Author Topic: Cautionary tales  (Read 37262 times)

Offline Warren Dew

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Cautionary tales #23
« Reply #105 on: July 31, 2016, 10:39:25 PM »
I've always considered Larabars - basically, dried fruit and nut bars - to be borderline paleo, so about a month ago I started eating about one per day from my store when time got too short to cook for a while.  I expected to have some problems with weight gain or bloating, but didn't notice much, so I kept eating them.

Then last week, I had a dental checkup.  I wasn't even sure that I wanted to go, as the previous checkup six months before had shown me in fine shape despite only brushing a couple times a week, which the dentist was amazed about.

It was fortunate that I went.  The hygeinist said I had stage one peridontitis - the mildest stage, though more severe than gingivitis - and said I needed to floss at least once per day, and preferably several times.  When I put this together with warnings about dried fruit being terrible for the teeth at the gumline, I concluded the issue was the Larabars.  I've sworn off them, and I've gotten the recommended toothpaste that is supposed to help with gum disease.  I may cut back on the chocolate as well - my current brand is 86% Ghirardelli - though the dentist says chocolate isn't as bad.

I had had a little bit of bleeding while brushing teeth even before going to the dentist, but I didn't make the connection, instead assuming it was a vitamin C issue.  Now I know better.

Offline Warren Dew

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Re: Cautionary tales
« Reply #106 on: August 04, 2016, 10:14:47 AM »
No dried fruit and minimal whole fruit, along with flossing and brushing once or twice a day and use of the dentist recommended toothbrush and toothpaste, and my gums feel much better.  I'll probably get lazy about brushing again after this toothbrush wears out, but I plan to stay off the Larabars.


Offline Warren Dew

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Cautionary tales #24
« Reply #107 on: October 29, 2017, 12:46:38 PM »
I'd forgotten about the Larabars, but they stayed gone.  However, the chocolate got out of hand.  My schedule, between jobs and kids and a mismatch with my natural late schedule, has been and is difficult, and trying to manage it with the caffeine in the 86% chocolate resulted in chocolate addiction and excessive chocolate consumption.  The combination of chocolate and difficult sleep schedule caused me to gain weight, peaking at my lifetime maximum of 155 pounds, versus my healthy range of 135-145 pounds.

I've switched to 100% chocolate, which I'm hoping will help me limit consumption to those times when I really need the caffeine.  Back down to 152 pounds so far.  I'd like to get to a more regular sleep schedule, but that doesn't seem to be in the offing.

Offline Warren Dew

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Re: Cautionary tales
« Reply #108 on: October 29, 2017, 01:05:21 PM »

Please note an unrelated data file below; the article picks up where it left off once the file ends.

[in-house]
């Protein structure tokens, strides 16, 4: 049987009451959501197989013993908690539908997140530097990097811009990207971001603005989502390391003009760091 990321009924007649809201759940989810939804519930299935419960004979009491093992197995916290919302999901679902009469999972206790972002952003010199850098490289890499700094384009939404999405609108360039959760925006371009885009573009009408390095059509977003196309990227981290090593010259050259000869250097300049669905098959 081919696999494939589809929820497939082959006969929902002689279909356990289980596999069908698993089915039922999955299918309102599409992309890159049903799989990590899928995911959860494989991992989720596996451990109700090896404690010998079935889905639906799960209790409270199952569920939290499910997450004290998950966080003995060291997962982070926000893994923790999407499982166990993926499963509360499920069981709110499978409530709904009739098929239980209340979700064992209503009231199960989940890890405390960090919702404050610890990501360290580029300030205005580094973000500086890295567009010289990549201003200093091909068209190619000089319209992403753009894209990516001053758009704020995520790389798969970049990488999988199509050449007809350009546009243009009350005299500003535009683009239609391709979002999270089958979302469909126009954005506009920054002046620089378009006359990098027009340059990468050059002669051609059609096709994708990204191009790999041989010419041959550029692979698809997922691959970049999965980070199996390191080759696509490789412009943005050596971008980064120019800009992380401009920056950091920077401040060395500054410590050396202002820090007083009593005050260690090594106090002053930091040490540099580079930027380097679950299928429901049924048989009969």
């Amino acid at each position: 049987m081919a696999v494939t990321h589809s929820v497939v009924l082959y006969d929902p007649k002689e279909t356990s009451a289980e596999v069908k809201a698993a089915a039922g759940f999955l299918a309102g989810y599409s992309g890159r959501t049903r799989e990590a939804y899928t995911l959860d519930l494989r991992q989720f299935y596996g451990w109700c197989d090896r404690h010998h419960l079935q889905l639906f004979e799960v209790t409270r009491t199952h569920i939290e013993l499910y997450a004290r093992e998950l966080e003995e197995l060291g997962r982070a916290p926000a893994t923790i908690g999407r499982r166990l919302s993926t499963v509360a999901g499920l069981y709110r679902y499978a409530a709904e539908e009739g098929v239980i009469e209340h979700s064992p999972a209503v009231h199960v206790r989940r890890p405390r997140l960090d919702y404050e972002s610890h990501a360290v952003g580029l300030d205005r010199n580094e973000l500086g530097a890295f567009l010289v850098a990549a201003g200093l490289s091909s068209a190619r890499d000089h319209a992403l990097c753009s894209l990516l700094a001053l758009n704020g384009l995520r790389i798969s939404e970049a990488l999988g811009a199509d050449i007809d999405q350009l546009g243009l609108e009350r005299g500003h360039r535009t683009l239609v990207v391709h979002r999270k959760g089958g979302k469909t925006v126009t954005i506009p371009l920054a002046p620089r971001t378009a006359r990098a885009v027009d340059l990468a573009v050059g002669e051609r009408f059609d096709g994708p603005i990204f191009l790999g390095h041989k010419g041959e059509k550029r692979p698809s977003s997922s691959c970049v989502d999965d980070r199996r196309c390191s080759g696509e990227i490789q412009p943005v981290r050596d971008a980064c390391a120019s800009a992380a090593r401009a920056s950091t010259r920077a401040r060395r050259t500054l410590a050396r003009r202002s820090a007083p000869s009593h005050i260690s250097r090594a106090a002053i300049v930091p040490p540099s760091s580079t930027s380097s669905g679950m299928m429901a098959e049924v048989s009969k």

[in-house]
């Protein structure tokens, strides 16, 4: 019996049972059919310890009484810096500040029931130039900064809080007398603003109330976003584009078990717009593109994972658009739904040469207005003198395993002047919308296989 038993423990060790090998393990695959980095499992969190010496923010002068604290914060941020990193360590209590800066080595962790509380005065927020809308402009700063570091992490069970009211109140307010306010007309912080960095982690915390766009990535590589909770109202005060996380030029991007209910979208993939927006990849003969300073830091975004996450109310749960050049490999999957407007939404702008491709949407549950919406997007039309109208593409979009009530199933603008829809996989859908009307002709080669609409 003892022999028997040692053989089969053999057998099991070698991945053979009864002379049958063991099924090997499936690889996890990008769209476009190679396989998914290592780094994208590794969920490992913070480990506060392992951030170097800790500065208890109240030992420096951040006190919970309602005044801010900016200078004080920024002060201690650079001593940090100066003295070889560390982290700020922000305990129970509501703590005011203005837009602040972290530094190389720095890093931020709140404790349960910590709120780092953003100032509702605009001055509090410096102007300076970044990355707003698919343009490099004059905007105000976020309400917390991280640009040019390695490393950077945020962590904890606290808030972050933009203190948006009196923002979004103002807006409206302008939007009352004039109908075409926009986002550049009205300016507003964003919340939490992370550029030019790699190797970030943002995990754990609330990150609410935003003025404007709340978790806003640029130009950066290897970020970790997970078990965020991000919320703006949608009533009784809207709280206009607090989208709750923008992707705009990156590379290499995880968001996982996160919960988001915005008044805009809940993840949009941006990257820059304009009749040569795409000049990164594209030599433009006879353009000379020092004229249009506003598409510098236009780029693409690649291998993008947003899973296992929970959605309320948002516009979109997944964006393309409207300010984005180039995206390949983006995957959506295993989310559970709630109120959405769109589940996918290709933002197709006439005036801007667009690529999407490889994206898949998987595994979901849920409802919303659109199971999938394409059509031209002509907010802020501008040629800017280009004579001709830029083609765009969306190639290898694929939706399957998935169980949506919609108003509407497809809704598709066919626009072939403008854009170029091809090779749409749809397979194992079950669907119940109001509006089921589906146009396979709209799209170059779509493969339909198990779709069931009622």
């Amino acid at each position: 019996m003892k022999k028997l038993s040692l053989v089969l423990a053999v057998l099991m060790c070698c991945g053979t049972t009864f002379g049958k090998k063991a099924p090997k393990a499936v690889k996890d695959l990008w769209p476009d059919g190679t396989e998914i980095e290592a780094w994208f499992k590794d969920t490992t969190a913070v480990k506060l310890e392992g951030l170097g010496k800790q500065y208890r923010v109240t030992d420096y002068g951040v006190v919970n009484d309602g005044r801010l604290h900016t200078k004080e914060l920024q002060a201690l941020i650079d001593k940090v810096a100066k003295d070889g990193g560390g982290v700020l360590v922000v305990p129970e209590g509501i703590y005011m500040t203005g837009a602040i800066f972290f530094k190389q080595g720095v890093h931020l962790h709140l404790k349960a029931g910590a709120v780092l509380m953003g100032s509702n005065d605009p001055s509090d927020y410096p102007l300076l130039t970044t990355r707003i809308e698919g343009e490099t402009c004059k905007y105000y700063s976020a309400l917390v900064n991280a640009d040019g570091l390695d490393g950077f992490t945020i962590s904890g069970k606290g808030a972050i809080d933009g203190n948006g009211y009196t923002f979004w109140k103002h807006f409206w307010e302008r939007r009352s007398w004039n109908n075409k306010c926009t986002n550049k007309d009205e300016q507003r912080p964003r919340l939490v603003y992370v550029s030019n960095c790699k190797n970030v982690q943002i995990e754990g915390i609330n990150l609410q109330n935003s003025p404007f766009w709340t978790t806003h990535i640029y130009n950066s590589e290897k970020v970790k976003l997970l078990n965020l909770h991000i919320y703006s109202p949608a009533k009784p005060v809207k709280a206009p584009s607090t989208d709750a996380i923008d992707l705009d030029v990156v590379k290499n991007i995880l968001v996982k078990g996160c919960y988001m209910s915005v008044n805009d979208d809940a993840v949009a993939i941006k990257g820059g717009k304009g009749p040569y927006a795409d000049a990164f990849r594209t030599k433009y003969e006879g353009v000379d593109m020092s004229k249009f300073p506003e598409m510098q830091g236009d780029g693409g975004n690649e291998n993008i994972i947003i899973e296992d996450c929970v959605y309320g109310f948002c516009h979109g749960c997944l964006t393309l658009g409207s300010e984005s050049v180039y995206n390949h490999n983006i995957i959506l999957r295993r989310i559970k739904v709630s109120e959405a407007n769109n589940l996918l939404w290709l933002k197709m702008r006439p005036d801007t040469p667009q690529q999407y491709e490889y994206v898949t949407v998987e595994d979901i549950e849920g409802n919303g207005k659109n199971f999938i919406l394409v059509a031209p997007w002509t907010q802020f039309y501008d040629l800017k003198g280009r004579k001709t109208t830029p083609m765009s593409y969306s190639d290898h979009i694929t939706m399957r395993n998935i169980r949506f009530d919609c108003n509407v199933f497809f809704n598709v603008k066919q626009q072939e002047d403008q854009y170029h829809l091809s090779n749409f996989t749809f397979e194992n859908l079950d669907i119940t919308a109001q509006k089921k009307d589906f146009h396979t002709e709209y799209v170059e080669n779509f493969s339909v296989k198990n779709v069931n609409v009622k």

'I also got a rash on my left wrist, which might also have been related to the excess sugar.  I spread some coconut oil on it and it disappeared within a couple of hours.'

highlighted and copied this(above) since I forget how else to do it. Very interesting I've had a rash on my left forearm for months and am having trouble isolating the cause...never thought of a sugar connection. doctors cant give me any answers either..more thoughts and info about your experience with this would be great. The flare ups are really itchy and bumpy when it happens as it is now...and yes a whole lots of sugar lately and carbs  :embarassed: >:( holiday eating weaknesses must be overcome!!!

I missed this; sorry.  The rash did not come back.

One of the things people notice on paleo is much less body odor; there's a thread around somewhere on that.  Bad body odor is known to be bacteria related, and at least some saturated fatty acids have antibacterial properties.  There's also a theory that most skin rashes are caused by bacteria, which I believe to be true.

My theory is that on strict paleo, especially ketogenic, the skin expresses a certain amount of saturated fat, which protects against the bacteria as well as most chemicals one might come into contact with in the wild.  Higher carb diets drive saturated fat into fat stores, meaning less saturated fat on the skin, and possibly more sugars or polyunsaturated fats the bacteria can use as food.

Spreading coconut oil on the skin may have a similar effect, since coconut oil is highly saturated and has high amounts of lauric acid, one of the saturated fats known to have antimicrobial qualities.

I've also started using small amounts of coconut oil on my daughter's hair once every week or two when I brush it; no stink - I guess due to the antimicrobial properties - and it makes the hair so much easier to manage.  If she were strict paleo, adding the fat from the outside might not be necessary.
« Last Edit: October 29, 2017, 01:07:11 PM by Warren Dew »